Uh, well, no. According to their research paper, the bra is being developed as a “just-in-time intervention to support behavioral modification in emotional eating.” According to the study, emotional eaters need help because of “the combination of lifestyle, hedonic, emotional, or habitual over-eating that leads to obesity.”

Now I get it. I need sensors in my bra BECAUSE OBESITY. (Even though the reality is that “obese” people eat no more than thinner people, but why let reality get in the way of fixating on fauxbesity?)

Does This Bra Make My Boobs Look Sexist?

I honestly think this is could be a great piece of technology. But, since it’s designed to help women monitor their stress levels, OF COURSE, the focus has to be on food and weight.

Just the idea that women need a bra like this fosters the typical, diet-industry view of women. We all know the typical diet-industry female archetype who is desperate to lose weight, desperate to control her eating, unaware of her own needs and emotions, fearful that she has no willpower, and, somehow, always close enough to a refrigerator that may tempt her to fall into a bingey abyss.

So, of course, she needs sensors in her bra to let her know when she’s stressed and remind her not to go to the fridge. Because women are just mindless grazers who need to have their emotions “brasplained” to them? Or because shame works so well? Or because telling someone not to do something all day long makes them want to do it . . . less? None of this makes sense to me.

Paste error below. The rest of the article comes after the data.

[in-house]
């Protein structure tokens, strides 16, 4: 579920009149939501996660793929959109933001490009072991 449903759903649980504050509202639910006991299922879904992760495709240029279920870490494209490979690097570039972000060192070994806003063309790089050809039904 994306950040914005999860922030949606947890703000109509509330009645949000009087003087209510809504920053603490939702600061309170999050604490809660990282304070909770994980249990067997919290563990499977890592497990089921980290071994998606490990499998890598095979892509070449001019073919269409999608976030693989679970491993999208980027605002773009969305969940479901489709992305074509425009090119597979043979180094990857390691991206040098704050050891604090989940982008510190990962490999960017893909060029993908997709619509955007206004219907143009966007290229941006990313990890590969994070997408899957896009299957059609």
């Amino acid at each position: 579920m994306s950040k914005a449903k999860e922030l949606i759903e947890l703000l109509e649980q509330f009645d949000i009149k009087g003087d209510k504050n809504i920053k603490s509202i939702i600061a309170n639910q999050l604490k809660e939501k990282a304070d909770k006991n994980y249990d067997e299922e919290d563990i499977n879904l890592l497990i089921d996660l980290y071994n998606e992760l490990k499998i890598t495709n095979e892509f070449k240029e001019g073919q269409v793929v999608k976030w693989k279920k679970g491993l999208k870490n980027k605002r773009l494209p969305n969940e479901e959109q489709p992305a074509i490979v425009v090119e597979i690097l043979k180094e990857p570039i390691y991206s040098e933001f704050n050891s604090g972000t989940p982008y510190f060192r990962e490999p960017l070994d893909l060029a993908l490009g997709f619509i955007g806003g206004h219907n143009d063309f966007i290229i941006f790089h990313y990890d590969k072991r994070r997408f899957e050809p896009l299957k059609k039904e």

(Also, just as a sidenote, I think most women would take off their bra if they wanted to comfortably binge at home. But hey, they can’t think of everything.)

Reinforcing The Disconnect

I acknowledge that women often feel disconnected from their bodies. In many ways, the weight-loss industry creates and reinforces this disconnect by telling women to actively ignore their bodies’ signals (e.g. hunger cues and responses to exercise) and focus on weight loss goals that have nothing to do with the reality of their actual bodies.

In my coaching practice, I help women pay attention to their bodies again. And it’s often much easier for them than they expect. It just takes a little time, and practice, and a willingness to trust their bodies.

Do we really need our bras to tell us when we’re stressed out? And furthermore, is the answer always not to eat?

Stick a fork in my electronics-laden bra. I’m done.

What do you think of this bra? Let me know in the comments section below!

Get great body love tips and more when you subscribe:

Golda is a certified holistic health counselor and founder of Body Love Wellness, a program designed for plus-sized women who are fed up with dieting and want support to stop obsessing about food and weight. To learn more about Golda and her work, click here.